“Scary Movie 4” wasn’t the most inspired comedy I’d ever seen, but it is fun to see ridiculous movie premises pushed one step over the line and become farce. Frankly, the best thing about these parody movies is afterwards, when you can tell the best jokes to someone who isn’t going to see the film. The jokes are always really funny ideas, and I often wished the film didn’t have to do all that set-up to get to the great one-liner.
My biggest problem with “Scary Movie 4” was the previews beforehand. They weren’t for other PG-13 films--they were promoting a mishmash of “R” and “G” films. There was one truly harrowing trailer for an upcoming, “R” rated horror film that was, in effect, a four-minute version of the movie. It involved a teenager who commits suicide then tries to come back and talk to his friends through their unplugged computers. Then, many dead half-dead people try to overtake the living. The trailer itself was chilling, and way too intense for kids coming to have a laugh at a parody film. (It had too many upsetting images for me, come to think of it.)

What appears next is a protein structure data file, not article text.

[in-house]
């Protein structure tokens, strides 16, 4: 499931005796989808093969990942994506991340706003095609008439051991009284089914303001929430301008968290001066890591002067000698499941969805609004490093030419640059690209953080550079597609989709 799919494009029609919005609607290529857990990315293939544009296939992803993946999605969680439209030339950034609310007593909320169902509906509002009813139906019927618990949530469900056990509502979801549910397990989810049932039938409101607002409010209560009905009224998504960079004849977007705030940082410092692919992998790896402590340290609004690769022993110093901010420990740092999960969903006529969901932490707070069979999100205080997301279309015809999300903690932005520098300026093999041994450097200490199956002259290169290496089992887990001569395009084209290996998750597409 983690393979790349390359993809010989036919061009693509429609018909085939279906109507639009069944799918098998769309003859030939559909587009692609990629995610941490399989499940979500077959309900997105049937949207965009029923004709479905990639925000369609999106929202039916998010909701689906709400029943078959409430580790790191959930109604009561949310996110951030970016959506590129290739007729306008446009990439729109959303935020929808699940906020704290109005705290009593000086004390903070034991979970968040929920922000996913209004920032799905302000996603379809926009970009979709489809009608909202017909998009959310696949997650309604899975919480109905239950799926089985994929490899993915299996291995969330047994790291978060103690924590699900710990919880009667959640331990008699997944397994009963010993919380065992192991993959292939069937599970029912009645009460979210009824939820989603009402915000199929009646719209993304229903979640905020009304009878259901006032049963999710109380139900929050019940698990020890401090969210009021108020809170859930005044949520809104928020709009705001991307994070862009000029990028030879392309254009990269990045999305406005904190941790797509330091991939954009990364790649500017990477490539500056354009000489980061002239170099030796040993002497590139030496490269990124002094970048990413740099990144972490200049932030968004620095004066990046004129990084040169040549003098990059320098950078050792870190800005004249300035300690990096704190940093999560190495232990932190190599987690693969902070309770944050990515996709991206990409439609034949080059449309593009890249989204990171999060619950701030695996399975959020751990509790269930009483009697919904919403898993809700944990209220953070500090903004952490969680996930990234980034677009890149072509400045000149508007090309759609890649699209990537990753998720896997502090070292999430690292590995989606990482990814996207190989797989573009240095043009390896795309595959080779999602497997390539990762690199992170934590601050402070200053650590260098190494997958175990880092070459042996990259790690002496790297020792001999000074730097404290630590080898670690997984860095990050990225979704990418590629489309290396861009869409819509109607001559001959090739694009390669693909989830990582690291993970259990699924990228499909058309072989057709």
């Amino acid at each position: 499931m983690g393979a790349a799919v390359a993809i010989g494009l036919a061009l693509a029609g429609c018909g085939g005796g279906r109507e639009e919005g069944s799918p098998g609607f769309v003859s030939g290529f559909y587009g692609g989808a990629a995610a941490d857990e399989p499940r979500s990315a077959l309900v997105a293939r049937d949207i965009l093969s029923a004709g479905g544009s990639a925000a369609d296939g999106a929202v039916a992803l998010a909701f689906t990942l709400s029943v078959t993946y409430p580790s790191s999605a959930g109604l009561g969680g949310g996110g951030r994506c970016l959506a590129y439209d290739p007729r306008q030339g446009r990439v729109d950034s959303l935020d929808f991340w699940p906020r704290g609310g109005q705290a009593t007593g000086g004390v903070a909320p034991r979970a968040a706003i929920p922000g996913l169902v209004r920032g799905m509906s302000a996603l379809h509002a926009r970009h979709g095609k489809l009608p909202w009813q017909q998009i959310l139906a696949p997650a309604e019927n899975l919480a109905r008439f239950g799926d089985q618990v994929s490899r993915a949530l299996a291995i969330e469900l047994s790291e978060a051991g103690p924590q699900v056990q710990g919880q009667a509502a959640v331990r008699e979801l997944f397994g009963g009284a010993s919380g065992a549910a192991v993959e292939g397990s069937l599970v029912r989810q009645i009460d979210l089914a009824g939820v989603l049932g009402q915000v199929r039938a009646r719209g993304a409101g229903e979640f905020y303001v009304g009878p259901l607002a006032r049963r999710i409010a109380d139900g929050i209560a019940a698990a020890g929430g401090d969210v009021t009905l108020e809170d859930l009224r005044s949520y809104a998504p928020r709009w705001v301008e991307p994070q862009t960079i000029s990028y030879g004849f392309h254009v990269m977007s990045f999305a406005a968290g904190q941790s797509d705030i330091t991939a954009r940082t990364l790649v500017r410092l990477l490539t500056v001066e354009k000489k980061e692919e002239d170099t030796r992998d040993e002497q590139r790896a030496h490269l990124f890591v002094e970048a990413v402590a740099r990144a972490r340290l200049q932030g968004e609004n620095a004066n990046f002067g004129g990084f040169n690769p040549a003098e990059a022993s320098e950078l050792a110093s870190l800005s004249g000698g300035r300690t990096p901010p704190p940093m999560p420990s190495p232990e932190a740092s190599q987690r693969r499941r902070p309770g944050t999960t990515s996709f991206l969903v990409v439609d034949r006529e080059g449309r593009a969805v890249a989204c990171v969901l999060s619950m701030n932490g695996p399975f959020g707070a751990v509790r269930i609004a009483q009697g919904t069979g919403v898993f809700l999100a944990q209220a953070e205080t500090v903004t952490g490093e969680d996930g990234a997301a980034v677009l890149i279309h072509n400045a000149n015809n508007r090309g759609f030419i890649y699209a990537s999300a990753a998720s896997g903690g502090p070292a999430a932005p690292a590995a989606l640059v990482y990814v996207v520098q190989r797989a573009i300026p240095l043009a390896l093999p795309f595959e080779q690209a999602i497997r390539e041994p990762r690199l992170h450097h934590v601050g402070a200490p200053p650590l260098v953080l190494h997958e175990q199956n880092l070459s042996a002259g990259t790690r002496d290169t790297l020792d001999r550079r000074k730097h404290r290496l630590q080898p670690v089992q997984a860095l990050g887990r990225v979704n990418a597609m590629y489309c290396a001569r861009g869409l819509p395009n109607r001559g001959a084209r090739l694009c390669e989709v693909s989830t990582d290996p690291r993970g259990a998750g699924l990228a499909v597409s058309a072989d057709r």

When I asked the kids afterwards what they thought of the previews, my son Jonathan , who can take pretty intense subject matter said, “It wasn’t fair.” And that pretty much said it. That wasn’t what we came for. While I would have taken older kids (probably older than my own) to a parody movie if they were old enough to understand parody, I still never would have taken someone else’s kids to a preview like that. It wasn’t fair.